States with a highly educated populace and higher taxes on cigarettes have fewer smokers, according to a new Gallup study of poll data.
The study found that one out of five American adults smoke, a number that has held relatively steady in recent years. Utah had the fewest smokers, at just 13 percent, while Kentucky and West Virginia tied for first place at 31 percent.
The South and Midwest dominated in smoker-heavy states. Besides Kentucky and West Virginia, Tennessee, Indiana, Arkansas, Missouri, Ohio, Louisiana, South Carolina and Alabama all had populations in which 25 percent or more people smoked. States that were under the national smoking average of 21 percent included: California, Idaho, Montana, the District of Columbia, New Jersey, Minnesota, Hawaii, Massachusetts, Arizona and Maryland.
Higher rates of smoking correlated with lower rates of formal education, according to the Gallup organization. West Virginia, Kentucky, Arkansas, Indiana, Tennessee and Oklahoma, for example, are all states where fewer than 25 percent of residents have college degrees.
Massachusetts, Connecticut, Maryland, New Jersey and the District of Columbia, all areas with high rates of education, had some of the lowest rates of smoking.
Cigarette taxes are also associated with low smoking rates, though it's not clear whether taxes discourage smoking or whether states with fewer smokers are more likely to pass high cigarette taxes. In states where smoking was well above average, the average state cigarette tax was $0.66 a pack. In average states, it was $1.59, and in below-average states, it was $2.02.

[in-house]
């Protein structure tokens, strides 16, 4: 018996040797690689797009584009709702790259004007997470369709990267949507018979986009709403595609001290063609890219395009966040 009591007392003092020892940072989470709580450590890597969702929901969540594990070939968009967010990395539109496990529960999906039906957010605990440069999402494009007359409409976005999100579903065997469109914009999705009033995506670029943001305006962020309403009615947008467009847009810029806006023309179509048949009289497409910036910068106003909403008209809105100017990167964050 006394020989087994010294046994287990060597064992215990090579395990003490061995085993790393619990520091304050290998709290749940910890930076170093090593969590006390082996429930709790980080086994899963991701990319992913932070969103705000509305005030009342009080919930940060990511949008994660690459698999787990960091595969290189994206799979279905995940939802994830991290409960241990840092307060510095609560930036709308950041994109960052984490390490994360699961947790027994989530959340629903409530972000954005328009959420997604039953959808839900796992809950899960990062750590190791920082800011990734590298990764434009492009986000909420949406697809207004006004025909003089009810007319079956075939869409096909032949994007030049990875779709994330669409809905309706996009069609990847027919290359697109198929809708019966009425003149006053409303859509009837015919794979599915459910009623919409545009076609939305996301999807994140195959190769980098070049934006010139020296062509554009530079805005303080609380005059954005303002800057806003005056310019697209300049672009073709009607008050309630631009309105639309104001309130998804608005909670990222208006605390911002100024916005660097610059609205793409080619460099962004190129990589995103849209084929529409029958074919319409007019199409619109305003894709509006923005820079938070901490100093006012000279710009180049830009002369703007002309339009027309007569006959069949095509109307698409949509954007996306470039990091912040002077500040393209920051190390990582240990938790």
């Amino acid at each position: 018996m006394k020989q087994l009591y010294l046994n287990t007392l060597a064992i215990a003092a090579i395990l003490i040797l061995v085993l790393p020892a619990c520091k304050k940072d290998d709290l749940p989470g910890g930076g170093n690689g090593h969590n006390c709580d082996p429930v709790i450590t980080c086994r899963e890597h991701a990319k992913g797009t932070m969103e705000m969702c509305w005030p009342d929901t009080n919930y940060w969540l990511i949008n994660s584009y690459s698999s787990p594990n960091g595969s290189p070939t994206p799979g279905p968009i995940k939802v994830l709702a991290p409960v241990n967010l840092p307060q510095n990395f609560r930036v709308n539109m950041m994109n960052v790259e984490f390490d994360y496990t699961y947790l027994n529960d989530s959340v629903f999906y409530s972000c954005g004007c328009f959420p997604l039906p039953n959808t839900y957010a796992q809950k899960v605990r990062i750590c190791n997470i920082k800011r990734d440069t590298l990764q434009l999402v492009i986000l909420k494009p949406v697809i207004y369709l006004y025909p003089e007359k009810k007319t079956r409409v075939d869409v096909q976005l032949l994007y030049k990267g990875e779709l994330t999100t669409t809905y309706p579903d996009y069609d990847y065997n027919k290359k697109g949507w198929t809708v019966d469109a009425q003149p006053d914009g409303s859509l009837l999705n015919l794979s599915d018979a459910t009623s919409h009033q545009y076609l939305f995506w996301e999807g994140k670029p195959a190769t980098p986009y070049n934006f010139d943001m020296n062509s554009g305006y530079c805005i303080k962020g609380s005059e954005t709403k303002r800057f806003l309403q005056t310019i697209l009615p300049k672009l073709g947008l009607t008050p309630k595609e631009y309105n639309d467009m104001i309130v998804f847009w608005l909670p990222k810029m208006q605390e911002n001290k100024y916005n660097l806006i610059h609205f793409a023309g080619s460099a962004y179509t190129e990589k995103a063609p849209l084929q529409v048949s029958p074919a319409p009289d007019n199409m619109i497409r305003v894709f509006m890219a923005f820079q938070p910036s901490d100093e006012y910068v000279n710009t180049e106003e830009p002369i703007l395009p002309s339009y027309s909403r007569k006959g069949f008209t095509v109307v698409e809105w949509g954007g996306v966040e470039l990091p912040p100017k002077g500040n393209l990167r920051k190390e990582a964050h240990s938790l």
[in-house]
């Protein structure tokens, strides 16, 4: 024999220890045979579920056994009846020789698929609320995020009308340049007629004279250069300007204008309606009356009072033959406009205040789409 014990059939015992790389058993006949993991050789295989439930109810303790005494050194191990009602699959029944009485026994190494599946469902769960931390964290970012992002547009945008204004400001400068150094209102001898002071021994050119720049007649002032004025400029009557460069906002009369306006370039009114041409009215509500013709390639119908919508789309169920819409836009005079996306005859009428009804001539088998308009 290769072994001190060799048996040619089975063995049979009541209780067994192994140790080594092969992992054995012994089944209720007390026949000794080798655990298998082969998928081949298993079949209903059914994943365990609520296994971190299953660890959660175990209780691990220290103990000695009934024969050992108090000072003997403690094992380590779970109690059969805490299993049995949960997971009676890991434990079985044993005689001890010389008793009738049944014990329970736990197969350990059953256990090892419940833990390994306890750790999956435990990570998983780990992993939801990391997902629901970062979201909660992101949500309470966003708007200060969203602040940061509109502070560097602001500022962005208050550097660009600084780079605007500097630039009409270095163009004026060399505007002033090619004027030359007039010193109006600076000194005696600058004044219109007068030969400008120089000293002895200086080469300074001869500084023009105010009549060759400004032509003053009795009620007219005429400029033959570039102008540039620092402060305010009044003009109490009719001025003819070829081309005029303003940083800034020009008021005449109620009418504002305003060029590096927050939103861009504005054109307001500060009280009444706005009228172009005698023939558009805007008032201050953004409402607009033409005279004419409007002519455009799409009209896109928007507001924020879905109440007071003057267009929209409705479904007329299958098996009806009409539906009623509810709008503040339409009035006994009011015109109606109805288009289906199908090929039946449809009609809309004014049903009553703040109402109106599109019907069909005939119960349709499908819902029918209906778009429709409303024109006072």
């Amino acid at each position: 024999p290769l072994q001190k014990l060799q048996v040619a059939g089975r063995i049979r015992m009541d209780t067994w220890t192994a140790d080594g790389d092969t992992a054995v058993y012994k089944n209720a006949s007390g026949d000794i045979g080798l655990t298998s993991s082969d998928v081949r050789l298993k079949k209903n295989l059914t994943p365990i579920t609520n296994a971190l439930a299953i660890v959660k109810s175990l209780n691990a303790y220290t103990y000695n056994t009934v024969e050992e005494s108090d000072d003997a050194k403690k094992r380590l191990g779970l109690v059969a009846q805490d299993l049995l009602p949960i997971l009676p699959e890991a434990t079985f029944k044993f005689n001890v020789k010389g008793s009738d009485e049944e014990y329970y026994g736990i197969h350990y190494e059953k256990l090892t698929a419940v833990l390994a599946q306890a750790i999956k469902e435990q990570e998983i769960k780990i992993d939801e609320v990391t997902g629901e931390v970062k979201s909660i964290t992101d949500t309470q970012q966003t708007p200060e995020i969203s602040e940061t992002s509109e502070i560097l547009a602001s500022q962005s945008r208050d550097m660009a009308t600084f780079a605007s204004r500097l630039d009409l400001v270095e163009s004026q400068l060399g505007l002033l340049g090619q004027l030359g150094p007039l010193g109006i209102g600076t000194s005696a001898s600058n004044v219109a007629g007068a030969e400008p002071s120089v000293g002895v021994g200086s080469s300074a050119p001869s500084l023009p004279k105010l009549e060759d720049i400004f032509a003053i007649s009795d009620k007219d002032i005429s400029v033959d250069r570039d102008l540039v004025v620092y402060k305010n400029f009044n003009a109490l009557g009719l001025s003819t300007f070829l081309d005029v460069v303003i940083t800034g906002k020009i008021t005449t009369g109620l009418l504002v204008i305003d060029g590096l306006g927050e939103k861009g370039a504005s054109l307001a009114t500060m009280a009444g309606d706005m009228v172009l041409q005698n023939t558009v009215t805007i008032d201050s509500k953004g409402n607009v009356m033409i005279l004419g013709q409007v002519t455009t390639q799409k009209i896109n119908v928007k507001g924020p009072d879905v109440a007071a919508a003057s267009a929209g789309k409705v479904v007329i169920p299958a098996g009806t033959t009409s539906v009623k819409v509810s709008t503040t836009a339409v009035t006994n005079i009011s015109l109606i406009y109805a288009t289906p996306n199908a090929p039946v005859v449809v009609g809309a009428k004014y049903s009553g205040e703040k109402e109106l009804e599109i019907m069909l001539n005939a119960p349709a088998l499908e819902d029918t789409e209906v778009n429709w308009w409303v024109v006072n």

The only exceptions to the rule were the well-below average states for smoking, Utah and California, where the average cigarette tax is on the low end — $0.78. Utah's 13 percent smoking rate could be explained by high rates of Mormonism, which forbids smoking, Gallup suggested. The poll can't explain California's 16 percent rate.
States that discourage smoking with regulations against smoking in public places also had lower smoking rates, but again, pollsters can't say whether anti-smoking policies discourage smokers or whether such laws are easier to pass in states without many smokers.
The findings, released Aug. 26, are based on Gallup-Healthways Well Being Index data from 2009. Phone interviews were conducted with a national sample of 353,849 employed adults. The margin of error is plus or minus 1 percent.Click here to read more from Live Science